OSERS Assistant Secretary Johnny Collett has released a framework that highlights the way OSERS will focus its work to advance the Secretary of Education’s priorities and continue to make progress toward achieving its mission to improve early childhood, educational, and employment outcomes and raise expectations for all people with disabilities, their families, their communities, and the nation.
As an example of OSERS’ commitment to rethink anything and everything to ensure that it is in the best position to achieve its mission, Assistant Secretary Johnny Collett addressed the need to rethink special education in a new blog. The blog highlights the importance of acknowledging the unique needs of each child and then finding the best ways to prepare each individual for successful careers and a meaningful life.
Douglas, an 11-year-old 6th grader from Massachusetts, has dyslexia and Attention-Deficit/Hyperactivity Disorder (ADHD). He struggled in school from kindergarten through 4th grade, feeling frustrated in a learning environment that did not meet his individual needs and caused him to question his ability to succeed.
Douglas recently wrote President Trump and asked, “How can you as our president help kids like me get the right tools so they don’t get left behind?”
I met with Douglas and his parents on behalf of the president and the U.S. Department of Education this spring when his family visited Washington. We discussed his previous struggles and frustrations as well as his parents’ determination to get Douglas the help he needed to succeed in school.
We must rethink special education in America for students like Douglas. “Rethink” means everyone questions everything to ensure nothing limits any student from being prepared for what comes next. That begins with acknowledging the unique needs of each child and then finding the best ways to prepare each individual for successful careers and a meaningful life.
As a former high school special education teacher and state special education director, I have learned that delivering on the promises we have made to children and parents will not be achieved by merely tinkering around the edges.
Rethinking special education will require an unwavering commitment to address barriers that stand in the way of improving opportunities and outcomes for each child, and to make needed changes at the federal, state, and local levels. We must be willing to confront anything that does not facilitate needed improvement. That includes structures that limit opportunities for children with disabilities; practices that put the needs of “the system” over the individual needs of a child; policies that, no matter how well-intentioned, do not have the impact of improving outcomes for students; or laws and regulations that constrain innovation. We cannot ignore the challenges that students, parents, teachers and schools face.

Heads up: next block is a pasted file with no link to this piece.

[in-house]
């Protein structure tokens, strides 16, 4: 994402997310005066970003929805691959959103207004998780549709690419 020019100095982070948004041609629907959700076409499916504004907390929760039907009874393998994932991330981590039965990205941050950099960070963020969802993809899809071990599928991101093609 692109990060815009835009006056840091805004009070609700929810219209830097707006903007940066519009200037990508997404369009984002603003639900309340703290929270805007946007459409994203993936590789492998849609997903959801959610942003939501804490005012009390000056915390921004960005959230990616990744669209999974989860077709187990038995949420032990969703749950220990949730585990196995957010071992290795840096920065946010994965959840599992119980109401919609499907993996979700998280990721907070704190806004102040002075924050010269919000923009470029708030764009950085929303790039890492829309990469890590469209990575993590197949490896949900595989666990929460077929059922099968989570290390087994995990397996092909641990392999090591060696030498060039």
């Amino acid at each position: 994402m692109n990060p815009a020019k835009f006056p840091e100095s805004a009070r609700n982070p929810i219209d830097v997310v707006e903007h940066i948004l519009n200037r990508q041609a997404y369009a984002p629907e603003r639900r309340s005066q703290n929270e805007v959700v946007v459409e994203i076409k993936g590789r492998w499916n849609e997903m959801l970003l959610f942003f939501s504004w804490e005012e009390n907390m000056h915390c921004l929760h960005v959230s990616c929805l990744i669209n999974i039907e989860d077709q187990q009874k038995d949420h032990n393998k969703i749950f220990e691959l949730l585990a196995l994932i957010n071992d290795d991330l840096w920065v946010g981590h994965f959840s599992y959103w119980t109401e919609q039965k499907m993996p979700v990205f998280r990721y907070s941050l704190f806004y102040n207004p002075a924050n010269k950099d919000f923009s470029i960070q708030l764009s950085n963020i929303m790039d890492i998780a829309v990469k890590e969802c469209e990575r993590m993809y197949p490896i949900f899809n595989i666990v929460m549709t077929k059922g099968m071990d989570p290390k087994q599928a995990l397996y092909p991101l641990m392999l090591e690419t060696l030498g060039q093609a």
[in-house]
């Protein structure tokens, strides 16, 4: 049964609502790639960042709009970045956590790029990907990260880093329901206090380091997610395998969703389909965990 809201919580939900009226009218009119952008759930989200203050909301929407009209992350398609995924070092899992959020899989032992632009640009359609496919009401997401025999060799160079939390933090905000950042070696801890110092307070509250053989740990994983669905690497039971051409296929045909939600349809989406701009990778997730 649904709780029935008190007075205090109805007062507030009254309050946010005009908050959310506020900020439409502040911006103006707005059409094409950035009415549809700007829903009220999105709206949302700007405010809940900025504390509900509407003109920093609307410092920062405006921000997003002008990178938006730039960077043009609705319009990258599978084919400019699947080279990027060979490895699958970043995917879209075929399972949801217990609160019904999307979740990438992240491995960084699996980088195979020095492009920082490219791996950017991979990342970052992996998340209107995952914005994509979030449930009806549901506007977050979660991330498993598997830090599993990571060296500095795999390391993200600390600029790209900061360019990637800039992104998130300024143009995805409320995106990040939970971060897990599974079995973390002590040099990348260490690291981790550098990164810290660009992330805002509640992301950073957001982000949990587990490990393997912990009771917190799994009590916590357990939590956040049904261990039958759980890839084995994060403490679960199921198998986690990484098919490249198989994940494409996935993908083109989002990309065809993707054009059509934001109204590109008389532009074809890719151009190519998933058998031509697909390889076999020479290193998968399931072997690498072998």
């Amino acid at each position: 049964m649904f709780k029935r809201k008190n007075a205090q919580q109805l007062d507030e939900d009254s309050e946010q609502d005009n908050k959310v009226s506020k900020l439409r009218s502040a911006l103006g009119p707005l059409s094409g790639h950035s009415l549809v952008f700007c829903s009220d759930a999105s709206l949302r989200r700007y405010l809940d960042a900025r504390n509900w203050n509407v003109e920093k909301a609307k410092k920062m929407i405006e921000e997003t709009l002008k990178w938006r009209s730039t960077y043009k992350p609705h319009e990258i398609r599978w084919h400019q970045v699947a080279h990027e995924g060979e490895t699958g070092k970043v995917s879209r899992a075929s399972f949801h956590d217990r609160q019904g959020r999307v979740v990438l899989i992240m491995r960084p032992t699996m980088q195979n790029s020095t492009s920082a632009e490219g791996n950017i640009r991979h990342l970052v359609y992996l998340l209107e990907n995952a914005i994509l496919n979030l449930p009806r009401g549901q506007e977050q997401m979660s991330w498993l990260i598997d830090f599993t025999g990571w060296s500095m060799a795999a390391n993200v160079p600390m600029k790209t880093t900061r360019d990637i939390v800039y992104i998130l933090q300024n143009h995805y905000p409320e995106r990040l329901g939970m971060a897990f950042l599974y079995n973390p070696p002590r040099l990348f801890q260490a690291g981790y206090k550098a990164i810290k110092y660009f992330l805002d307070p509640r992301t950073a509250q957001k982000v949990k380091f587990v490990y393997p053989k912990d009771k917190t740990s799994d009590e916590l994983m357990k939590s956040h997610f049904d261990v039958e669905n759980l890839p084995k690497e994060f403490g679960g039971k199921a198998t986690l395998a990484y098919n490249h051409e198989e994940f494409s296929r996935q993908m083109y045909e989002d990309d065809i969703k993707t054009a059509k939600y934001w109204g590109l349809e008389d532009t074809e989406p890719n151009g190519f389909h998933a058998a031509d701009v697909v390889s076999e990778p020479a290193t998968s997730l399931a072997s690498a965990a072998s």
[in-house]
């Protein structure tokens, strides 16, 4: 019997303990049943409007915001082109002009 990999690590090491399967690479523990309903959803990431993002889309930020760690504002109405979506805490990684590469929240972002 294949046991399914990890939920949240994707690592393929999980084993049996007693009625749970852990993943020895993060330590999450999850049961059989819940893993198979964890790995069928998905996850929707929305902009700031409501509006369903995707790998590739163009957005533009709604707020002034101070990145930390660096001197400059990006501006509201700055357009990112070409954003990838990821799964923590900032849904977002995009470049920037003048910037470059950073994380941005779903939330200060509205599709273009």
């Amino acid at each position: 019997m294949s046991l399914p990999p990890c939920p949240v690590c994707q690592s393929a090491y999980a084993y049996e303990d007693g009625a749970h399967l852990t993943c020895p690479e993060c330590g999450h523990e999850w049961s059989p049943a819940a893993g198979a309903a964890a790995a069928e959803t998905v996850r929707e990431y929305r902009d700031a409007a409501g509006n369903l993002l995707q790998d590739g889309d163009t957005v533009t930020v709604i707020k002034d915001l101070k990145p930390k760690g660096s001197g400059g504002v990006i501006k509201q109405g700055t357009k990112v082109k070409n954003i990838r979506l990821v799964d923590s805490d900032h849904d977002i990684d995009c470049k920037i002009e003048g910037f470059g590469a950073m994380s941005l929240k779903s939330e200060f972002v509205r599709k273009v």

Any policy that could deny education services to a student who needs them would be a failed policy. So we must root out anything that separates students from the individualized education they deserve.
The Office of Special Education and Rehabilitative Services is committed to confronting these—and any other issues—that stand in the way of a child’s success. We will partner with parents and families, individuals with disabilities—anyone and everyone who is focused on raising expectations and improving outcomes for individuals with disabilities.
This commitment means acknowledging that states, school districts, and parents know the needs of their students better than we do. Our goal is to provide them with as much flexibility and support as possible so that they can ensure their students’ needs are being met.
Douglas’ parents told me it wasn’t until Douglas was tested, properly diagnosed, and enrolled in a school that understood his unique traits and addressed his needs that things began to get better for him. In a different school, Douglas told me he feels comfortable and confident. He said, “I’m getting the right tools I need and learning how my brain works.”
Every student deserves the same opportunity and the same individualized attention that Douglas has. To be sure, this is and will continue to be hard work. However, it’s not just about working hard. It’s about working differently and more collaboratively, because meaningful and effective collaboration with all those who have a stake in the success of individuals with disabilities is critical to improving the outcomes that we envision.
The changes we need won’t happen overnight or only through the commitment of a few; but the work is worth it, because at the heart of all our efforts are the individuals we serve and their futures.
It is unacceptable for us to watch another generation of kids fail to achieve the outcomes they could have achieved just because the adults around them would not commit to solving difficult issues. We must demonstrate the courage and persistence necessary to achieve the goals that we, and most importantly the individuals we serve, envision.
No two children are the same, so no two children’s learning experiences should look the same. A personalized, student-centered education empowers students with disabilities and gives them the hope of living successful, independent lives, while a one-size-fits-all approach to education only limits students’ potential. Each child’s education should embrace his or her diverse traits and aspirations.
As we start this school year, I ask you to join me in rethinking special education in our country. While we all have a stake in the success of children with disabilities, no one has more of a stake in their success than they do.
The work is too important, the need is too urgent, and the stakes are too high for us to settle for anything less than whatever it takes to deliver on the promises we have made to children and families in our country.